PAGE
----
Twelve years after my family lost our apartment, I came home to find the Crown Heights I’d known had been wiped off the map. I stood frozen in the shadow of the mammoth new condominium at the corner of Franklin Avenue and Eastern Parkway, my eyes darting from the wine shop that had once been a beauty salon to the Starbucks that used to be a discount store. There was nothing left of the neighborhood where I had grown up, not another brown face, except for those around Quisqueya Grocery Store, the bodega I frequented as a child. Stepping inside was like stepping into a time warp. The dusty 3-Liter soda bottles and sagging plastic bags of Wonder Bread brought me back to junior high. There was the same bachata and merengue music I remembered, the same tabloid spread across the counter, the same square-faced man catching up on the news. I re-introduced myself to Modesto Baez, who remembered me. “You had a twin,” he recalled. “And your mom drove a red jeep.”
That recognition is what has kept Baez in business despite his adamant refusal to renovate or overhaul inventory to conform to the neighborhood’s new demographics. What he did for me is what Baez does for the dwindling number of longtime residents who managed to stay. It’s why longtime locals refer to this as “the real bodega.”
“The store is like ‘Cheers,’” said Elijah Dunton, 54, who lives around the corner and waits outside every day for Baez to open. “You want to go where everyone knows you.”
When Baez, 58, opened his bodega here 35 years ago, Crown Heights was a hardly a destination. But to him it has always been special. Five subway lines meet on the corner, and cultural mainstays like the Brooklyn Museum and Botanical Garden are a short walk away.
Over the past decade, others have come to see what Baez saw when he immigrated from the Dominican Republic. Beckoned by a nearly 15% drop in serious crime, a flood of young, highly educated and increasingly wealthy new residents, many of them white, have remade the neighborhood in their image. “Ten years ago, you didn’t have any bars,” he told me. “Now you have 20.”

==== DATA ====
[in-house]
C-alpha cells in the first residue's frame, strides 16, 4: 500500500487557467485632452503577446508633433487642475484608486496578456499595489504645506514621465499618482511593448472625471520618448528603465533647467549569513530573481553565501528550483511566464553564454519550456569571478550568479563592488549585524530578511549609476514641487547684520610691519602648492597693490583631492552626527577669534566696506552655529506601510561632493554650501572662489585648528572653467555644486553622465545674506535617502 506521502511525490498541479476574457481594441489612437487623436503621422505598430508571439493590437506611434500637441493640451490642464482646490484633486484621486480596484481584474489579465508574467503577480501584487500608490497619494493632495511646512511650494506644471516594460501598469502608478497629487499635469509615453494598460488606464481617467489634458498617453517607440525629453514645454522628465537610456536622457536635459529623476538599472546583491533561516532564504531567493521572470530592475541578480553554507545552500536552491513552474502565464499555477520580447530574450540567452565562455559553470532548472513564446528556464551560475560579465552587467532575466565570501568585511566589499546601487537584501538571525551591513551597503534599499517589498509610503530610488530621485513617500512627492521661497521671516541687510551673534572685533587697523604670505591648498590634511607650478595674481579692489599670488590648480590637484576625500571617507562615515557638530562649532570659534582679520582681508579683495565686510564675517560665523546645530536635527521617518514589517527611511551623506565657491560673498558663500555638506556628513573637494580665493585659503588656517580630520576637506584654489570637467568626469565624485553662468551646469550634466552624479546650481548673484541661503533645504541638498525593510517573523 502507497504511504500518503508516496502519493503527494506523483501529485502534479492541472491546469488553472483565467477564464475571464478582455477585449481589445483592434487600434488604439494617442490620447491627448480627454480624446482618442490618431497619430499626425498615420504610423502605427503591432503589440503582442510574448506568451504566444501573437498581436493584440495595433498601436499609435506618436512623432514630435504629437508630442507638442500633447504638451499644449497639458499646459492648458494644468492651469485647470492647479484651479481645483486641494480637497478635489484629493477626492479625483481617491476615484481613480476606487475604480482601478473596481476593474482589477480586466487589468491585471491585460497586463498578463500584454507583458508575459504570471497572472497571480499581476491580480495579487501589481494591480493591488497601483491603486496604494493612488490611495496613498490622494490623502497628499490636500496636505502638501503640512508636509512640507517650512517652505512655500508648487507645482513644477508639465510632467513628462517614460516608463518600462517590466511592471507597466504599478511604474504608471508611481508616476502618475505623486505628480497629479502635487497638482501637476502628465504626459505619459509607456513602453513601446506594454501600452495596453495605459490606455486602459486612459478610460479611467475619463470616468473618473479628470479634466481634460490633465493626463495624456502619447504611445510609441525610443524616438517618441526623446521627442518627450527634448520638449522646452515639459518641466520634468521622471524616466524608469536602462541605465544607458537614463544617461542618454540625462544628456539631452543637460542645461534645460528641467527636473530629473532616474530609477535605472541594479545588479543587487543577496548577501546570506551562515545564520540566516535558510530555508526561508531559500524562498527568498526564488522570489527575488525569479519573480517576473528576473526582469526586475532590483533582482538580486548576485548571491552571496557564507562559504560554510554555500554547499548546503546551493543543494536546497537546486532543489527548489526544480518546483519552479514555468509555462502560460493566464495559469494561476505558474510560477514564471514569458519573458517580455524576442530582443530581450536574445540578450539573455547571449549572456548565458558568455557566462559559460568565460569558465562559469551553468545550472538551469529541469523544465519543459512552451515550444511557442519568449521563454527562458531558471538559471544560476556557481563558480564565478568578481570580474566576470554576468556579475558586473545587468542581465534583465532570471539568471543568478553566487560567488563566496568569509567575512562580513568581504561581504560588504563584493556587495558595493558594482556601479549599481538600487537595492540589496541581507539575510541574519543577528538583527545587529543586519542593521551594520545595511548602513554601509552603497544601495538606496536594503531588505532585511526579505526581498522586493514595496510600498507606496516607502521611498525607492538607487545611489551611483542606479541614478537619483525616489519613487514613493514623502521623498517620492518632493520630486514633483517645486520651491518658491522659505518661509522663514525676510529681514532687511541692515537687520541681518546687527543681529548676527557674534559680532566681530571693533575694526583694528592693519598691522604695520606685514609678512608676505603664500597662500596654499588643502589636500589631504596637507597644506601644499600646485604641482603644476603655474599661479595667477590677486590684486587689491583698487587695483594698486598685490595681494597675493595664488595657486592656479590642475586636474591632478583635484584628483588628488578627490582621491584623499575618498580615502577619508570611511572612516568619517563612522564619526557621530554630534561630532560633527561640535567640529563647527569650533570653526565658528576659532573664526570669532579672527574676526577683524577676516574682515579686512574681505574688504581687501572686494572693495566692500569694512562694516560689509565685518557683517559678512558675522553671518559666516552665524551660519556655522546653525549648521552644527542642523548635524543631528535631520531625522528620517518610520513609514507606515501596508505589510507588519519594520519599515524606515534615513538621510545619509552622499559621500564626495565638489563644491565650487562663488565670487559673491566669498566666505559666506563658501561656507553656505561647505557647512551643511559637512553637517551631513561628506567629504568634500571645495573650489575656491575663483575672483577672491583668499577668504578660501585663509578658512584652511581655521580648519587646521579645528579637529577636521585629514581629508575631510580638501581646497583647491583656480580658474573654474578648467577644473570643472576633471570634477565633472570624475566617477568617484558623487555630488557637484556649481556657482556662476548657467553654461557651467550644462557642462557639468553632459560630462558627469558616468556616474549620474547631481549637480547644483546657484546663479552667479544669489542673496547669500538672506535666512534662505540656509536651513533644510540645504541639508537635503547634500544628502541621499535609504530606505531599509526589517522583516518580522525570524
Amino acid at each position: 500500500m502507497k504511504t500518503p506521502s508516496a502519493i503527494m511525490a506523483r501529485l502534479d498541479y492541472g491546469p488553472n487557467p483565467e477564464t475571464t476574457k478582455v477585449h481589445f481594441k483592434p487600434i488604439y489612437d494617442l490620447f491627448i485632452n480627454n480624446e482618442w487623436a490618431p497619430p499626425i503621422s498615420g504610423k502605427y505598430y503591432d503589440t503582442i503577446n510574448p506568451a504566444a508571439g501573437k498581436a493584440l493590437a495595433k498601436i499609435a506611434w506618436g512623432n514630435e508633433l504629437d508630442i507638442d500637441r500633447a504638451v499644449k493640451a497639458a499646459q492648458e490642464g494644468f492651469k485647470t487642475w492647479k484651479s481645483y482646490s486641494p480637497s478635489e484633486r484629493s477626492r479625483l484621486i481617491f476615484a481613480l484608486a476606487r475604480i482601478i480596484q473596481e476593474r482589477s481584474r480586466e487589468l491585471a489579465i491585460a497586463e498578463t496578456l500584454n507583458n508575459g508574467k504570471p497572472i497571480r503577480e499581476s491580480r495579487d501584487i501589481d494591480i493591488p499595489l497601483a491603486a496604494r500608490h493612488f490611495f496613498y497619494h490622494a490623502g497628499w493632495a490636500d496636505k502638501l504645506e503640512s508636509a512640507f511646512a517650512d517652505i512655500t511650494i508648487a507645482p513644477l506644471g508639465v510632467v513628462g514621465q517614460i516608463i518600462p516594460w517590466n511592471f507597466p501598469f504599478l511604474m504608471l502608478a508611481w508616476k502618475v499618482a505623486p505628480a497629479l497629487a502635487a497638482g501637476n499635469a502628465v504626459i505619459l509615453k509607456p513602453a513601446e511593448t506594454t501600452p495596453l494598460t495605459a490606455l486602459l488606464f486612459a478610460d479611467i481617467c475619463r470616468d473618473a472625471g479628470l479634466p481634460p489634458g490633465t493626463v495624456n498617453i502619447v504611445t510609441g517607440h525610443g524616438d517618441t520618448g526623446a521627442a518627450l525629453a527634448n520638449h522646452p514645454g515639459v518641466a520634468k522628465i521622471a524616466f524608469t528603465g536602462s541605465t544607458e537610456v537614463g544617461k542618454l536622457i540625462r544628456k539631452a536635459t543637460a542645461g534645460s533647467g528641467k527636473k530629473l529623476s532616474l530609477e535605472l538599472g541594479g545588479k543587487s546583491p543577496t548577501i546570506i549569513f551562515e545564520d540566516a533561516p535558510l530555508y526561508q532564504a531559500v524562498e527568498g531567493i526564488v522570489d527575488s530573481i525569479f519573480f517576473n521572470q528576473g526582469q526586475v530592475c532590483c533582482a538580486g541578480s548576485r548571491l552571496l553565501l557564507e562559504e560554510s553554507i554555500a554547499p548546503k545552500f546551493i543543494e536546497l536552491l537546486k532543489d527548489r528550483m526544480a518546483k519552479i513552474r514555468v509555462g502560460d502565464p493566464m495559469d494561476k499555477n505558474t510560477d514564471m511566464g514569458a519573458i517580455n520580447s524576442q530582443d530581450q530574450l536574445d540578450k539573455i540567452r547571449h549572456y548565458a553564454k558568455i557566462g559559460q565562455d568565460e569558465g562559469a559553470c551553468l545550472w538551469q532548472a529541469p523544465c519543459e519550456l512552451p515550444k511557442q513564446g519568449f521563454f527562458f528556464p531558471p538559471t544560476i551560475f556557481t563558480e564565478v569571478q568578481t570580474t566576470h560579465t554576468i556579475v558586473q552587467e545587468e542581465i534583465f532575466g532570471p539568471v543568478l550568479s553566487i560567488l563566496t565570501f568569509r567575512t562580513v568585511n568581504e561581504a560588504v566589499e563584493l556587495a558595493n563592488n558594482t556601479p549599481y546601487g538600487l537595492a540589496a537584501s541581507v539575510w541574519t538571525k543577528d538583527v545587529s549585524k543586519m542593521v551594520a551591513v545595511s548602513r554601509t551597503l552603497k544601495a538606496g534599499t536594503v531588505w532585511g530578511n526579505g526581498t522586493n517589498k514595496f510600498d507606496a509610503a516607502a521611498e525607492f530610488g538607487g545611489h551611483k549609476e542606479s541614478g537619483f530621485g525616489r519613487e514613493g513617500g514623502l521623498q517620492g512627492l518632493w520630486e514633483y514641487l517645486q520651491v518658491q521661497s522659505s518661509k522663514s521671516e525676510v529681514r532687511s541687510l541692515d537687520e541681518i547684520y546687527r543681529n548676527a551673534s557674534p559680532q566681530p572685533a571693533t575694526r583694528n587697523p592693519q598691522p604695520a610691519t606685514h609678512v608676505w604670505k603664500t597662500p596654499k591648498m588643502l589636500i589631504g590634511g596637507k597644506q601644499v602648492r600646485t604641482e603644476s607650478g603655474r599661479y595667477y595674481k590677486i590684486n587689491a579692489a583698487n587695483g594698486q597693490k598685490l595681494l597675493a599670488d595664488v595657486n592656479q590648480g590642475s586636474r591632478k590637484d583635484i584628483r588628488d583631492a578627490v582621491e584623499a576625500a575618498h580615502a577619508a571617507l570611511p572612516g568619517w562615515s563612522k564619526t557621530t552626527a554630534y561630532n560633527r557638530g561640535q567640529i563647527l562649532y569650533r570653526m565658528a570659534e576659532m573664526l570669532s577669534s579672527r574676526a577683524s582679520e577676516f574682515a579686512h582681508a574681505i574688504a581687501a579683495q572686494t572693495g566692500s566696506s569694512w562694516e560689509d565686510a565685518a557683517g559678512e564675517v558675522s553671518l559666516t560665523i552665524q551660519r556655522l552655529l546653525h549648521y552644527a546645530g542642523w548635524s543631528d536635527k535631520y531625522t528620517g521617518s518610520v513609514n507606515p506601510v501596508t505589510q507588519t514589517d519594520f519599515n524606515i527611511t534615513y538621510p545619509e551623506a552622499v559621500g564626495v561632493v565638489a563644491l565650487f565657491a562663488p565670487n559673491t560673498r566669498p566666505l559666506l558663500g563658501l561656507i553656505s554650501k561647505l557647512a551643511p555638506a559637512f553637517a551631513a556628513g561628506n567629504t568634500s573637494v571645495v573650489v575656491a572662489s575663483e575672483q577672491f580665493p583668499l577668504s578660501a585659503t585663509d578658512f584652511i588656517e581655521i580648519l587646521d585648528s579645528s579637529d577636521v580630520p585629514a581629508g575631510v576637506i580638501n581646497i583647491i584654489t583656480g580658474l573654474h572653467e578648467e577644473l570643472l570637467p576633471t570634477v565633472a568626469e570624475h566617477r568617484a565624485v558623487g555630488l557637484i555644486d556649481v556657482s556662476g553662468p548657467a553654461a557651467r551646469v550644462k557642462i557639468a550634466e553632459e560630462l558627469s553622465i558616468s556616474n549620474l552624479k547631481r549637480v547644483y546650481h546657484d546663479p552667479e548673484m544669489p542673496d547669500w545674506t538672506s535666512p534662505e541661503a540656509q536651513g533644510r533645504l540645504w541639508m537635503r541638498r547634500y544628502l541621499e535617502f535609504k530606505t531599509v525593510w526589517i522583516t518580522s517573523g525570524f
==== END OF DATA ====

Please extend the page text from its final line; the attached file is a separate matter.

The change has been bad for business, Baez said. “No one buys food,” he told me, gesturing to the idle deli area.
Instead, the average Quisqueya customer is here for one thing: the lottery. Baez will see the same people at least twice a day and the average customer spends about $100 per week on tickets. Many, like Dunton spend $40 or more a day.
Customers waiting in line for tickets are mostly middle-aged, have Caribbean accents and call Baez by his nickname, “Papi.” Baez amicably refers to them as “island people,” like himself. Like him, they have remained as families like mine were displaced because of rent stabilized housing. Dunton has held onto his apartment for 15 years and said he would buy and combine three houses in Crown Heights if he won big. Another frequent customer, Eli LaRoche, 84, has lived in the same apartment since 1968. Although the retiree lives comfortably on his pension, he plays in the hope of leaving a better life for his children. “You have hope that you will win,” he said, holding up his scratched ticket. When a friend from the neighborhood died, he started playing the man’s address and won $500 after two losses.
He’s not alone. Near the cashier counter is a small New York Lottery monitor that displays, “$10,176 were awarded to Quisqueya last week. Could be you?” Last week’s lottery revenue amounted to $15,375.50 from lottery tickets and $7550 from scratch tickets.
Quisqueya’s biggest winner to date is a local landlord named Trevor, whose family has owned their Eastern Parkway apartment building for 27 years. A paper certificate on the in the window memorializes the $30,000 jackpot he won in 2013, money he said he used to repair his grandmother’s roof in Guyana.
He plays twice a day.
“They play everything,” said the cashier, Baez’s niece, about the senior customers. “Their whole check in one day.”
LaRoche says he doesn’t mind losing five dollars every now and then. “The more you play, the more you lose,” he said, scratching a $2-ticket on the corner of Franklin Avenue and Eastern Parkway. “But you expect to win.”
For players like him and Dunton, buying tickets from Baez is about beating the odds.
“I’m a dreamer,” Dunton explained. “If I stop dreaming, I’m dead.”
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